This year alone, billion in investments have been earmarked for the tourism sector, Al Kalaa noted—a tremendous increase from the billion for the entire 32-year period from 1972 to 2004. “This is new for Syria—this importance put on tourism,” he said.

Syria’s leaders realize that generating investment from within the country, and from abroad, entails cleaning up cumbersome rules and bureaucracy, as well as reducing government corruption.

Al Kalaa said a great push has been under way to do just that. Rules limiting foreign ownership in companies and projects no longer exist, and the government is also revising labor laws for the tourism sector, aiming at making the workplace more efficient.

Deregulation is under way in other sectors, as well. Syria plans to reduce, or even eliminate, public sector monopolies in several industries. In the transportation sector, private companies are being invited to manage the country’s ports, airports, highways and railways through build-operate-transfer and other forms of investments.

“The name of the game today is unlocking the potential,” Deputy Premier for Economic Affairs Abdullah Dardari told the Daily Star newspaper. “It’s there. The macroeconomic basics are good. All you have to do is turn the key and unlock the potential. We will announce very soon a large number of state joint stock companies and [initial public offerings] in many industrial fields. The idea is that people can share in this economic boom that we project, and bring back the middle class in Syria. It has many long-term connotations.”

Private Schools and Universities Syria has also opened its university system to private investment. Eight private universities have already been established around the country and several more are in the process of obtaining licenses.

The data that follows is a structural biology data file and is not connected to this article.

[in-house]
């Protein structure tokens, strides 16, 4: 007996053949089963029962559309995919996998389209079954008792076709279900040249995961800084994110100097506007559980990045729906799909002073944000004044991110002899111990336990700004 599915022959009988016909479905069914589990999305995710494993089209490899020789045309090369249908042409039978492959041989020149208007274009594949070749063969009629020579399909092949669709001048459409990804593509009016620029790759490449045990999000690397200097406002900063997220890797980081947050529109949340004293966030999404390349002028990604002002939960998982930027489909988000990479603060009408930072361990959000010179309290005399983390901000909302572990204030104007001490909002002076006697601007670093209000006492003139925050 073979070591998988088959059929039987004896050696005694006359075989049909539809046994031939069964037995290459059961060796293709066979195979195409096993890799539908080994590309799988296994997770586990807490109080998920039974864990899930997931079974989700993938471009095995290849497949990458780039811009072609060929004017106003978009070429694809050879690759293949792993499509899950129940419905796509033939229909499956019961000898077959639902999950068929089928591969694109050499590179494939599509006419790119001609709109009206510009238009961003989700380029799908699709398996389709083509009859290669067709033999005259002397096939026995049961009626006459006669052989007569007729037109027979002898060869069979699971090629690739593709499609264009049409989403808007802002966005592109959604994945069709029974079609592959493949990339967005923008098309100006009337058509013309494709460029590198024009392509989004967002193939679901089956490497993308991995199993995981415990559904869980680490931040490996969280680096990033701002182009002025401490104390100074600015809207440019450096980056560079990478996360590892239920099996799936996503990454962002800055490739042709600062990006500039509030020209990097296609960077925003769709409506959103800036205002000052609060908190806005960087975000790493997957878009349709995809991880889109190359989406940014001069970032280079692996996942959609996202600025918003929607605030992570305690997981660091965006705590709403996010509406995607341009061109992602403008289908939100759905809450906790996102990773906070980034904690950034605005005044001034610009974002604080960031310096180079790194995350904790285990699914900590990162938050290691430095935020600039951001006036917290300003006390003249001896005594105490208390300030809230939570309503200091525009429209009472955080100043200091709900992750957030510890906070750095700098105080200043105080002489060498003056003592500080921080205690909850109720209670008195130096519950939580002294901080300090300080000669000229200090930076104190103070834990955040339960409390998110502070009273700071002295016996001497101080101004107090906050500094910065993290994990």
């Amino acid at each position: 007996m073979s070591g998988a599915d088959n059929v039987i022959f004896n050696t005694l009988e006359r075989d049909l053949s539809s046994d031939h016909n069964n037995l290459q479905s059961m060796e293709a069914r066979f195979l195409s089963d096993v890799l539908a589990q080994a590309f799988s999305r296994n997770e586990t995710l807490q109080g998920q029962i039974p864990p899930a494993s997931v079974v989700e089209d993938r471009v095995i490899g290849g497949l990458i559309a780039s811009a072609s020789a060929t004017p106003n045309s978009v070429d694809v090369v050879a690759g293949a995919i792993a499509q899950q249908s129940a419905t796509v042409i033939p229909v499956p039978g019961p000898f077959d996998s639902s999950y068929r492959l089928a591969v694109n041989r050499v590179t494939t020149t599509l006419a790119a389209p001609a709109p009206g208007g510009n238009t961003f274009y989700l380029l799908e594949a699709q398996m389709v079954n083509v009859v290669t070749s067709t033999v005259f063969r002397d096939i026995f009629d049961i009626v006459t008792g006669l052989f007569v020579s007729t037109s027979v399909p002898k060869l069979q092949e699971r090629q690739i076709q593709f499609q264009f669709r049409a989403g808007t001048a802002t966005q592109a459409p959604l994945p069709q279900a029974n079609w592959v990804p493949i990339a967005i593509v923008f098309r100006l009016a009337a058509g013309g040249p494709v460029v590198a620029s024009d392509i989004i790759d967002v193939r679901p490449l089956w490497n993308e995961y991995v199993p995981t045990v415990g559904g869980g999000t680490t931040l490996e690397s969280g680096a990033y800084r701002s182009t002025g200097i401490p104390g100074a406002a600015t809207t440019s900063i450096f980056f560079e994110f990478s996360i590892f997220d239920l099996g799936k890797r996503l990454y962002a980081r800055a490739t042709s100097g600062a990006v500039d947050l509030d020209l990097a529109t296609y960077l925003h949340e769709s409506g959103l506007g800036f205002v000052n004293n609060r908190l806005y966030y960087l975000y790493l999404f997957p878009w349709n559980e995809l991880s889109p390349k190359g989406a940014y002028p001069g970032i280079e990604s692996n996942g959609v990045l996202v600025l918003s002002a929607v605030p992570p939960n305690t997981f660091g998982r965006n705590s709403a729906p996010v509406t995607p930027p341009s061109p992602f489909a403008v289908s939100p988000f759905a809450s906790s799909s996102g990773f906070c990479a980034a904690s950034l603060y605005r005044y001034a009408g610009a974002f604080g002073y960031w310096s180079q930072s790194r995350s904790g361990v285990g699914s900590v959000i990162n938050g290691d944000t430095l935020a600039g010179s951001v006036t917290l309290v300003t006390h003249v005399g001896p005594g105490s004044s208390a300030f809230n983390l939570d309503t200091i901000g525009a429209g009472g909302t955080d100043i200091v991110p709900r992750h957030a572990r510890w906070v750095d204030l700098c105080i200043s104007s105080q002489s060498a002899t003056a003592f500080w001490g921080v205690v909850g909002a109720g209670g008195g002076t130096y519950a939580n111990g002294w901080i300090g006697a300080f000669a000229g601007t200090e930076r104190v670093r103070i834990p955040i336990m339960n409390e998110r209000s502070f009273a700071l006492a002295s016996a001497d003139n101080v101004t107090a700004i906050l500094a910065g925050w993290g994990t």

The University of Kalamoon is one of those institutions leading the way, with students taking classes in medicine, dentistry, engineering, architecture and other fields. Kalamoon has a cooperation agreement with the University of Glamorgan in the United Kingdom, which helps its Syrian counterpart with quality assurance and other technical matters.

The German-Syrian University, another stand-out institution, cooperates with the University of Otto-Von-Guericke Magdeburg in Germany. It is established according to German standards and is accredited by German institutions.

Several prestigious, renowned private elementary and high schools have opened as well. Schools such as Choueifat, Montessori and the Syrian International School are building on the foundation established by older private schools, such as the American School in Damascus and ICARDA International School of Aleppo.

Equitable Growth Last year, Syria’s economy grew by 5.1 percent, according to the International Monetary Fund, dragging itself out of a recession that saw minimal growth over the previous few years. The government aims to achieve an annual growth rate of 6 percent by 2010 and to increase investment from the current 18 percent of gross domestic product to 25 percent, during the same period.

As eager as the government is to increase foreign investment, it is also keen on ensuring that economic growth is equitable and does not create social instability. For that reason, Syria is adhering to a gradual reform program that will ensure that any growth resulting from the liberalization processes will also be equitable.

About the Author

Imad Moustapha, Ambassador of Syria to the United States